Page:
This condition is a common side effect of long-term use of medications such as chlorpromazine, Haldol and Loxapine. People with this condition have the characteristic abnormal, involuntary snake-like movements usually of the face and mouth or arms.
A side effect of long-term antipsychotic use that manifests as an abnormal movement disorder, most often involving facial muscles. May look like grimacing or tongue thrusting.
A disabling disease resulting from brain damage created by the use of neuroleptic drugs; causes uncontrollable twitches, spasms, writhing movements, and other abnormal physical responses. as well as a progressively lessening ability to carry out voluntary actions. There is no known treatment, and most cases are permanent. As this is an iatrogenic disease, it is often ignored or misdiagnosed and the causative medication is continued. Despite the determination of the psychiatric establishment to suppress and minimize the risks inherent to taking neuroleptic drugs, a 1980 report by the the American Psychiatric Association suggested that half or more of all long-term drug recipients would succumb to tardive dyskinesia. There is growing concern that a more accurate figure would be close to 100%.
A side effect of some antipsychotic medications that produces involuntary movements of the lips, tongue, face, legs, or other parts of the body. go to glossary index
late appearing impairment of the power of voluntary movement, resulting in fragmentary or incomplete movements.
a central nervous system disorder characterized by involuntary movement and twitching of the face muscles; a serious side effect of prolonged use of antipsychotic drugs.
A muscular disturbance of older patients who have taken phenothiazines for a very long time, marked by involuntary lip smacking and chin wagging.
A persisting, usually permanent neurologic disorder characterized by abnormal involuntary movements typically affecting muscles of the neck, tongue, and face resulting from CNS effects following chronic use of certain antipsychotic medications
involuntary rolling of the tongue and twitching of the face or trunk or limbs; often occurs in patients with parkinsonism who are treated with phenothiazine
Movement disorder, characterized by involuntary spasms usually of muscles involving the mouth and face. May be seen as a side-effect of specific medications, and often settles with withdrawal of the drug, but not always. [ Quick find
is an abnormal, involuntary and irreversible movement disorder that occurs as a side effect of prolonged use of some anti-psychotic medications. Symptoms include twitching of the face and tongue and involuntary movements of the trunk and limbs. www.nami.org/Content/ContentGroups/ Helpline1/Tardive_Dyskinesia.htm
Involuntary movements of the mouth, tongue, and lips. Some medications prescribed for Tourette Syndrome can contribute to the development of this condition
This is a movement disorder associated with long-term use of neuroleptic drugs such as Chlorpromazine, Haloperidol, Loxapine, etc. Movements of a person with tardive dyskinesia are similar in appearance to those of a person with levodopa induced dyskinesias, but the causes of the two conditions are different.
(tar-div dis-ki-ne-se-ah): A syndrome of potentially irreversible, involuntary, movements that may develop in patients treated with antipsychotic drugs. Characterized by abnormal, spasmodic, involuntary movements of the tongue, jaw, trunk, or limbs (e.g. tics).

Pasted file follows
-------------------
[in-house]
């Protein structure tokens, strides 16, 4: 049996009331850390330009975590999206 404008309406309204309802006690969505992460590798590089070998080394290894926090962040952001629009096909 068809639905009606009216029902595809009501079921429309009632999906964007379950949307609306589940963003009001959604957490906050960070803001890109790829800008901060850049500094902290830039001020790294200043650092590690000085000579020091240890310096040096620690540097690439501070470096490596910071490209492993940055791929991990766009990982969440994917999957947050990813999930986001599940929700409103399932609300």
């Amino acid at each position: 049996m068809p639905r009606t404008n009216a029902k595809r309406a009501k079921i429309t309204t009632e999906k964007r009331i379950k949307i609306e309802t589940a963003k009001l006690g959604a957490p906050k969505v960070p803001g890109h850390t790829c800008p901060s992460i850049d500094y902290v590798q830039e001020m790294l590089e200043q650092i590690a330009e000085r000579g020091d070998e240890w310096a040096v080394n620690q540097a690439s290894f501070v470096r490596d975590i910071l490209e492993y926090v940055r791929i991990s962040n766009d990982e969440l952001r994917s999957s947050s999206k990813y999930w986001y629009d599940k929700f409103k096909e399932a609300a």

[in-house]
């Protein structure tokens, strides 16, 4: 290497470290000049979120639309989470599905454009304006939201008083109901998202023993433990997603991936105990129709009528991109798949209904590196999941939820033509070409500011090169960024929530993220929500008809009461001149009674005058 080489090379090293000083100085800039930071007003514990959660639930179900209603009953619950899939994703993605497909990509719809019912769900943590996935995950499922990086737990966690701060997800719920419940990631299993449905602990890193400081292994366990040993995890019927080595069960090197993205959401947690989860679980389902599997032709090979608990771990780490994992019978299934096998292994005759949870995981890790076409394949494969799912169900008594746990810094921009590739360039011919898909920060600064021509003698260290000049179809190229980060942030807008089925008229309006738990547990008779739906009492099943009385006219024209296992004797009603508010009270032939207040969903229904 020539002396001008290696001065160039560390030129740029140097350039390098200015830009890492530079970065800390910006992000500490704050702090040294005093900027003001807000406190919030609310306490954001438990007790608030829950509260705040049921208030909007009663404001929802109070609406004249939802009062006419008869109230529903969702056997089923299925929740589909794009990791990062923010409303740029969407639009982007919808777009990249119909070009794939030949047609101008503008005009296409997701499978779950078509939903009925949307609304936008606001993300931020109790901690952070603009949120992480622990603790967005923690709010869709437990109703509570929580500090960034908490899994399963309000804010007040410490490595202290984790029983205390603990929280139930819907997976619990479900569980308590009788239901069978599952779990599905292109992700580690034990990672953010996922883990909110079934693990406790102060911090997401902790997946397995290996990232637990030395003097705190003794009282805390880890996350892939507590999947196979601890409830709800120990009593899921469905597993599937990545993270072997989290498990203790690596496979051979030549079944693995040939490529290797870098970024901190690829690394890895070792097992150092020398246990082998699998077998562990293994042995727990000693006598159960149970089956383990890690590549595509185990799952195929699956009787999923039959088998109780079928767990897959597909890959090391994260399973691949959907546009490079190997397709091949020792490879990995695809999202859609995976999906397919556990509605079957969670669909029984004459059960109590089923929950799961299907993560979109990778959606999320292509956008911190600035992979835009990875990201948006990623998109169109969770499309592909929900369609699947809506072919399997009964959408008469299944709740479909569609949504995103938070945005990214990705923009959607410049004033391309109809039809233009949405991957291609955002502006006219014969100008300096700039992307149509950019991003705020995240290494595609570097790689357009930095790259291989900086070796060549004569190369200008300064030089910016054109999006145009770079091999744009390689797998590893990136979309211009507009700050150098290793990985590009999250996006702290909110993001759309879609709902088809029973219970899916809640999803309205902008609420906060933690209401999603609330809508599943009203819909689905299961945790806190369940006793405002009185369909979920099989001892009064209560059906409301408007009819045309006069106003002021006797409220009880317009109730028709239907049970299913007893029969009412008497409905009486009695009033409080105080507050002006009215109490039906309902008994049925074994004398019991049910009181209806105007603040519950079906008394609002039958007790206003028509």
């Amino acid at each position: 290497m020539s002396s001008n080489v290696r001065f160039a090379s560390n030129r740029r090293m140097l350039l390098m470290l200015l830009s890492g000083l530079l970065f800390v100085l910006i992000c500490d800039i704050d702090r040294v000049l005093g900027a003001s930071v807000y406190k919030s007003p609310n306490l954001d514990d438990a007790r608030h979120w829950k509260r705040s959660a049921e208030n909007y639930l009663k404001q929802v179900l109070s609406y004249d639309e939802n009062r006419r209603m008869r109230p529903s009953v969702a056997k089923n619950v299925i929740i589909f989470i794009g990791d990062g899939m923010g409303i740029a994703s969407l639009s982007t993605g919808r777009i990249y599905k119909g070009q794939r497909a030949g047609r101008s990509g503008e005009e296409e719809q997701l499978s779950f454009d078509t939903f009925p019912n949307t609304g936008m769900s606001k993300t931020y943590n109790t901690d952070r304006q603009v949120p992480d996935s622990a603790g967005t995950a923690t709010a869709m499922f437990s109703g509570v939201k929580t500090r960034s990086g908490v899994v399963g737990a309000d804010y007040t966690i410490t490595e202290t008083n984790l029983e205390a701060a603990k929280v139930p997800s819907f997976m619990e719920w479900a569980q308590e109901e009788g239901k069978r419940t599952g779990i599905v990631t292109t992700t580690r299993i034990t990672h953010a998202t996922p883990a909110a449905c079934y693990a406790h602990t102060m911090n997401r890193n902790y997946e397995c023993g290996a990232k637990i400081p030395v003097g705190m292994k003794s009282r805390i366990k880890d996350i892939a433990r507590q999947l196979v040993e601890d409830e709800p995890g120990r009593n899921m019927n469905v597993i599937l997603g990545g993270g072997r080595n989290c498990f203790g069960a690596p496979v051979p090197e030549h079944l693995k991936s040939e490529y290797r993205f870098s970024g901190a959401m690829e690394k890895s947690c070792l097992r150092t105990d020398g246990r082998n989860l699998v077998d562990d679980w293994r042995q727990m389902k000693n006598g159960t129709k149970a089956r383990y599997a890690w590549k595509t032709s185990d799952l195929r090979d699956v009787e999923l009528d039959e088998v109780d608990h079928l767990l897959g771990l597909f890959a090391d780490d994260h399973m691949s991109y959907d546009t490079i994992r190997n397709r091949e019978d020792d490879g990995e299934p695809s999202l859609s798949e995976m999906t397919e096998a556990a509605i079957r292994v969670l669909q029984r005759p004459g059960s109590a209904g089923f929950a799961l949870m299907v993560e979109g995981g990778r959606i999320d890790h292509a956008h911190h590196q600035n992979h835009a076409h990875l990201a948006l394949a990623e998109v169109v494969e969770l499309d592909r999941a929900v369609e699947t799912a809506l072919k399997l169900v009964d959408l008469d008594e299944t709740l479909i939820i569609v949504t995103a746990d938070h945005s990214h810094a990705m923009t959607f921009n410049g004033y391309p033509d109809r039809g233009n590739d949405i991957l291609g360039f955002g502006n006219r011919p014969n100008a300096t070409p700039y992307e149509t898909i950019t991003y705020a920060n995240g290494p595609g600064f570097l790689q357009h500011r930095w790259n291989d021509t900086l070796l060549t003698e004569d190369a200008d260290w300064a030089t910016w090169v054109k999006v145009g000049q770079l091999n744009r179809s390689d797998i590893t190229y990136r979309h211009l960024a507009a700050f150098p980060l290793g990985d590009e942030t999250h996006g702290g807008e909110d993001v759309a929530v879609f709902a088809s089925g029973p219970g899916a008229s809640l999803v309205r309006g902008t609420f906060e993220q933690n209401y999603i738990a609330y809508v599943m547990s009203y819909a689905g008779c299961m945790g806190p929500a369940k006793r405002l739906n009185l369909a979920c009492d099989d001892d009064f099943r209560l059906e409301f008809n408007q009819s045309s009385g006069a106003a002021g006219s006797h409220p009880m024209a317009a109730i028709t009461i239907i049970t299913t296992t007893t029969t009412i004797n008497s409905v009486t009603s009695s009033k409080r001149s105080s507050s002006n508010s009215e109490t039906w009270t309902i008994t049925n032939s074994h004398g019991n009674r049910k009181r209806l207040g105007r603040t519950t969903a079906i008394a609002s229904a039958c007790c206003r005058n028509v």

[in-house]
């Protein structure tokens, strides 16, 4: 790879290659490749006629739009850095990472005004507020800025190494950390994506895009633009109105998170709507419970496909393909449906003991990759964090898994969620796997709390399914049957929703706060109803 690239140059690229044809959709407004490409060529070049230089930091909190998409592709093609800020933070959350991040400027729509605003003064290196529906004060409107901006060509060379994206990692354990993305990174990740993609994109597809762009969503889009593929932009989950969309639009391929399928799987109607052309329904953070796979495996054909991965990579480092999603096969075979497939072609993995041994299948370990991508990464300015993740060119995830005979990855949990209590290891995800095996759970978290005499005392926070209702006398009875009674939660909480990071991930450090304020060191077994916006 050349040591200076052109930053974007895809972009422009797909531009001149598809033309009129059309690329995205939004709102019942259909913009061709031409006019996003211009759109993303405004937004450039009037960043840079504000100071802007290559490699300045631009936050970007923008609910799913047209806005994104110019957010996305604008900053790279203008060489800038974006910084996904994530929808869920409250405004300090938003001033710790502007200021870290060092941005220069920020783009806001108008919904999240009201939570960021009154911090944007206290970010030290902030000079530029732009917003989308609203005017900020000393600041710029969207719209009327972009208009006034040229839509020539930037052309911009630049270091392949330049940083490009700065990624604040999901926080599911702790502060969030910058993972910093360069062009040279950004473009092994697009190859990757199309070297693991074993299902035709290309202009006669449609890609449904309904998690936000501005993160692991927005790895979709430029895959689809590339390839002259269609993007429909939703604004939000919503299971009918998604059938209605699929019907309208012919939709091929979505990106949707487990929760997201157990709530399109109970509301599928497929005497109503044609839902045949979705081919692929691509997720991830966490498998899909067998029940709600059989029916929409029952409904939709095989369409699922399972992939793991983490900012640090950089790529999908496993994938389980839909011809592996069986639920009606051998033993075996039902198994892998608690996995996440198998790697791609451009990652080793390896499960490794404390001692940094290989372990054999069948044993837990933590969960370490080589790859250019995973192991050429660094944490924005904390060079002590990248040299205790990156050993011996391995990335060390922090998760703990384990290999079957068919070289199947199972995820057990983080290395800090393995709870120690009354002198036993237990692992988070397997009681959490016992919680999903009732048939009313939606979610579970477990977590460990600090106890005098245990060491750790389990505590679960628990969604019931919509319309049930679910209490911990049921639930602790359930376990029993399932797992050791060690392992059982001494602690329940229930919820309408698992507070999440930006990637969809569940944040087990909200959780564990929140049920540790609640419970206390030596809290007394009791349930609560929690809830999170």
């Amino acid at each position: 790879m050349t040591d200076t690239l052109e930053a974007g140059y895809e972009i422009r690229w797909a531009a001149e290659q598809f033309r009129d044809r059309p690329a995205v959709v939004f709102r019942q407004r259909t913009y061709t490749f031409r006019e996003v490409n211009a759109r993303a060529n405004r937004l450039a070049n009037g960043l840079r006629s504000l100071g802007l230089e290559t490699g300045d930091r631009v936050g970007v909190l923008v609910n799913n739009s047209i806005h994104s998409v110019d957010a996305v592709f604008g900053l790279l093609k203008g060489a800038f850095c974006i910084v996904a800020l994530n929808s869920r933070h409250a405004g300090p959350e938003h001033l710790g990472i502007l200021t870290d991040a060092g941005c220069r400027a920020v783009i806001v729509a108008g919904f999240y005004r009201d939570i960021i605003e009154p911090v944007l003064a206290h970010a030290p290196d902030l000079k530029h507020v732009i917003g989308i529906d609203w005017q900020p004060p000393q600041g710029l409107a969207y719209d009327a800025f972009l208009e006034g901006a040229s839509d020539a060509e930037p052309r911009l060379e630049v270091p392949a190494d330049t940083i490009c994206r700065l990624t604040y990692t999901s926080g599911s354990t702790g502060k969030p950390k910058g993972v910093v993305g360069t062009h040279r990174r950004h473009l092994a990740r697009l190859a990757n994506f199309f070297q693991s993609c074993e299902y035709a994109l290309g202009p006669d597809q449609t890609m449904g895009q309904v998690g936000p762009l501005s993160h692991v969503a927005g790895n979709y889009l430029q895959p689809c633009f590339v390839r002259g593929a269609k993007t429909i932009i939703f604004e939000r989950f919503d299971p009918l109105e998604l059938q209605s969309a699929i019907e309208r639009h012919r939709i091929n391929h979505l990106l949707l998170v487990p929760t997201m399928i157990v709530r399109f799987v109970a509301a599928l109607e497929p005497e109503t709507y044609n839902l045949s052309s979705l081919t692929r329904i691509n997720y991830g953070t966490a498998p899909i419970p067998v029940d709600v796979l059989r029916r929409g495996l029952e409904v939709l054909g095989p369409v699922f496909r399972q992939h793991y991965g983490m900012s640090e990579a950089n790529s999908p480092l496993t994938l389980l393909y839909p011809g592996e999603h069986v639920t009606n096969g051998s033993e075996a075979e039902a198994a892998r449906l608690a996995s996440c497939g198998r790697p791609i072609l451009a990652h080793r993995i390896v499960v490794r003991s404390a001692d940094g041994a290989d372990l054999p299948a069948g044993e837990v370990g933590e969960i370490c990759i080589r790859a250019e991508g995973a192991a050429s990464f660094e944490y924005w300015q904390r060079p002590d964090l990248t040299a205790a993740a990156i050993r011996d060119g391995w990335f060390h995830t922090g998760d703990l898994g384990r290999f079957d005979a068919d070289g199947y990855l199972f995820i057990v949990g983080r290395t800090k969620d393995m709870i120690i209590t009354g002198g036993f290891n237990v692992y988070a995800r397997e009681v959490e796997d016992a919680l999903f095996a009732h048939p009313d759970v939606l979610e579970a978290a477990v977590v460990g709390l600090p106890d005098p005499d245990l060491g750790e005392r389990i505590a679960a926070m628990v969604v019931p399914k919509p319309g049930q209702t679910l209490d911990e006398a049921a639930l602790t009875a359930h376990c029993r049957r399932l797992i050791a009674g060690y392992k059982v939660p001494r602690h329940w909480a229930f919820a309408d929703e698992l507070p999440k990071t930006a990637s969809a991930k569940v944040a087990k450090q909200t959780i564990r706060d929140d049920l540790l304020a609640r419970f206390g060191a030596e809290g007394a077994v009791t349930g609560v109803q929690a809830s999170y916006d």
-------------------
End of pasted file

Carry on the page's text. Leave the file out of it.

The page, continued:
Relationship to Manganese Requirement"Administration of the trace mineral manganese (at 15mg per day) may prevent the development of tardive dyskinesia and higher amounts (up to 60mg per day) may reverse tardive dyskinesia that has already developed..." Recommendation Melatonin"...Other natural substances that have been reported to improve tardive dyskinesia include vitamin E, manganese and vitamin B6..."
Involuntary movements of the mouth, tongue, and lips can occur and may be associated with choreo-atheroid (purposeless, quick jerky movements that occur suddenly) movements of the trunk and limbs. Some medications prescribed for autism contribute to the development of this condition.
Recommendation Vitamin B6 (Pyridoxine)"See the link between Tardive Dyskinesia and Melatonin..." Recommendation Melatonin"A double-blind study demonstrated that 10mg of melatonin given at 8pm for 6 weeks is an effective treatment for tardive dyskinesia, although the magnitude of the effect was only modest..." Recommendation Manganese"See the link between Tardive Dyskinesia and Melatonin..." Recommendation Vitamin E"See the link between Tardive Dyskinesia and Melatonin..."
A condition of slow, rhythmical, automatic stereotyped movements, either generalized or in single muscle groups. These occur as an undesired effect of therapy with certain psychotropic drugs, esp. the phenothiazines.
The Condition"...Neuroleptic drugs are generally prescribed for psychiatric disorders, as well as for some gastrointestinal and neurological disorders..."
Tardive dyskinesia is a serious neurological disorder caused by the long-term and/or high-dose use of dopamine antagonists, usually antipsychotics and among them especially the typical antipsychotics. These neuroleptic drugs are generally prescribed for serious psychiatric disorders. The older typical antipsychotics, which appear to cause tardive dyskinesia somewhat more often than the newer atypical antipsychotics, are being prescribed less frequently.